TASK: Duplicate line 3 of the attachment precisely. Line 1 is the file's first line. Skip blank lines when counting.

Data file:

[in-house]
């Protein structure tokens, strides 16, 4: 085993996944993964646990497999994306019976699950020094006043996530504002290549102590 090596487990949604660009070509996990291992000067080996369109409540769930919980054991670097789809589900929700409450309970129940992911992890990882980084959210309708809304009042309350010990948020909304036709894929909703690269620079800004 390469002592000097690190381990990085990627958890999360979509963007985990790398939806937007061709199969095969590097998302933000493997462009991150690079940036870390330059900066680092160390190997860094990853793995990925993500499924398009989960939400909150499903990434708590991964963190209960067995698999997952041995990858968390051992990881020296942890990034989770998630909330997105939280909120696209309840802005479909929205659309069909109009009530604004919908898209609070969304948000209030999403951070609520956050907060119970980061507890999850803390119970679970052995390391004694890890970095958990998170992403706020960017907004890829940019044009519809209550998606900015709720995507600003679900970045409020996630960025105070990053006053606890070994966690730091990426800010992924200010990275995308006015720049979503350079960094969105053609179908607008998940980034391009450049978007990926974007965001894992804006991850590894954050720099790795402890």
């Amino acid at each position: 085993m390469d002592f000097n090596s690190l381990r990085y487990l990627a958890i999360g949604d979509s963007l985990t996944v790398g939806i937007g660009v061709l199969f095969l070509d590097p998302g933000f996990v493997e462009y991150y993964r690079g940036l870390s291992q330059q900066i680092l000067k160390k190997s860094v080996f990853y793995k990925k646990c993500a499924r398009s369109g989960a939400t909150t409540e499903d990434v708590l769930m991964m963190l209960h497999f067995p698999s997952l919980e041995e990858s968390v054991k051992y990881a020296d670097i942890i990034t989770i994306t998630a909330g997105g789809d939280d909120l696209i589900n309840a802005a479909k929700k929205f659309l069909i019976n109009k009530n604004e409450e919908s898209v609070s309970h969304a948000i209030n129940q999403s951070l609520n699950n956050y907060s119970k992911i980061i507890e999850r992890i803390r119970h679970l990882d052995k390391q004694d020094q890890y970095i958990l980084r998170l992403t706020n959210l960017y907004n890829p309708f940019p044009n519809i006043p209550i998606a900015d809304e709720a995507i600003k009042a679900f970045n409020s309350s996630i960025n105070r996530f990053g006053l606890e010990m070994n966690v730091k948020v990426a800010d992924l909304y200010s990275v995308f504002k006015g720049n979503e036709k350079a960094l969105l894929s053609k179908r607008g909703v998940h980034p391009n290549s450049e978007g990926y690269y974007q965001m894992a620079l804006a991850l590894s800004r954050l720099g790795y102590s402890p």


């Amino acid at each position: 085993m390469d002592f000097n090596s690190l381990r990085y487990l990627a958890i999360g949604d979509s963007l985990t996944v790398g939806i937007g660009v061709l199969f095969l070509d590097p998302g933000f996990v493997e462009y991150y993964r690079g940036l870390s291992q330059q900066i680092l000067k160390k190997s860094v080996f990853y793995k990925k646990c993500a499924r398009s369109g989960a939400t909150t409540e499903d990434v708590l769930m991964m963190l209960h497999f067995p698999s997952l919980e041995e990858s968390v054991k051992y990881a020296d670097i942890i990034t989770i994306t998630a909330g997105g789809d939280d909120l696209i589900n309840a802005a479909k929700k929205f659309l069909i019976n109009k009530n604004e409450e919908s898209v609070s309970h969304a948000i209030n129940q999403s951070l609520n699950n956050y907060s119970k992911i980061i507890e999850r992890i803390r119970h679970l990882d052995k390391q004694d020094q890890y970095i958990l980084r998170l992403t706020n959210l960017y907004n890829p309708f940019p044009n519809i006043p209550i998606a900015d809304e709720a995507i600003k009042a679900f970045n409020s309350s996630i960025n105070r996530f990053g006053l606890e010990m070994n966690v730091k948020v990426a800010d992924l909304y200010s990275v995308f504002k006015g720049n979503e036709k350079a960094l969105l894929s053609k179908r607008g909703v998940h980034p391009n290549s450049e978007g990926y690269y974007q965001m894992a620079l804006a991850l590894s800004r954050l720099g790795y102590s402890p």